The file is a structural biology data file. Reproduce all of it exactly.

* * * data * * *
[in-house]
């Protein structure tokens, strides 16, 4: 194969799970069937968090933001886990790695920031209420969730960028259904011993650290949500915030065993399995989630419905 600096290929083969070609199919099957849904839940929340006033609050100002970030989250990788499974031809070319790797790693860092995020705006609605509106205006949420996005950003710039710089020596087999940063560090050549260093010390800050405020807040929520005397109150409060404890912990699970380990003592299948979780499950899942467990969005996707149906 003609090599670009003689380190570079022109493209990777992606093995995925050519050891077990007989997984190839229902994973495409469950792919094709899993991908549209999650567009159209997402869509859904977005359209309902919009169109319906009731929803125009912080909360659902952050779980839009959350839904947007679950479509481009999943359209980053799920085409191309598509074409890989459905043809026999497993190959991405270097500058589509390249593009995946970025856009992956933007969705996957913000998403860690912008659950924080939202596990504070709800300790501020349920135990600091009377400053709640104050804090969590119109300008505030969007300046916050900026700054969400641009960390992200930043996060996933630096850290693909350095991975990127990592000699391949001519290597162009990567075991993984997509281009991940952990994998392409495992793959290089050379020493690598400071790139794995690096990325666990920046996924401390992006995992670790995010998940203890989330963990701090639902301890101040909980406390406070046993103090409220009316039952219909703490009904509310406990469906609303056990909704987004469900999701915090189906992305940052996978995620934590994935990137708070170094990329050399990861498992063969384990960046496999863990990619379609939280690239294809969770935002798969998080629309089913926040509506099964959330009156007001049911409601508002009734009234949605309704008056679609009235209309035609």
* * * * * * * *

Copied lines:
[in-house]
């Protein structure tokens, strides 16, 4: 194969799970069937968090933001886990790695920031209420969730960028259904011993650290949500915030065993399995989630419905 600096290929083969070609199919099957849904839940929340006033609050100002970030989250990788499974031809070319790797790693860092995020705006609605509106205006949420996005950003710039710089020596087999940063560090050549260093010390800050405020807040929520005397109150409060404890912990699970380990003592299948979780499950899942467990969005996707149906 003609090599670009003689380190570079022109493209990777992606093995995925050519050891077990007989997984190839229902994973495409469950792919094709899993991908549209999650567009159209997402869509859904977005359209309902919009169109319906009731929803125009912080909360659902952050779980839009959350839904947007679950479509481009999943359209980053799920085409191309598509074409890989459905043809026999497993190959991405270097500058589509390249593009995946970025856009992956933007969705996957913000998403860690912008659950924080939202596990504070709800300790501020349920135990600091009377400053709640104050804090969590119109300008505030969007300046916050900026700054969400641009960390992200930043996060996933630096850290693909350095991975990127990592000699391949001519290597162009990567075991993984997509281009991940952990994998392409495992793959290089050379020493690598400071790139794995690096990325666990920046996924401390992006995992670790995010998940203890989330963990701090639902301890101040909980406390406070046993103090409220009316039952219909703490009904509310406990469906609303056990909704987004469900999701915090189906992305940052996978995620934590994935990137708070170094990329050399990861498992063969384990960046496999863990990619379609939280690239294809969770935002798969998080629309089913926040509506099964959330009156007001049911409601508002009734009234949605309704008056679609009235209309035609």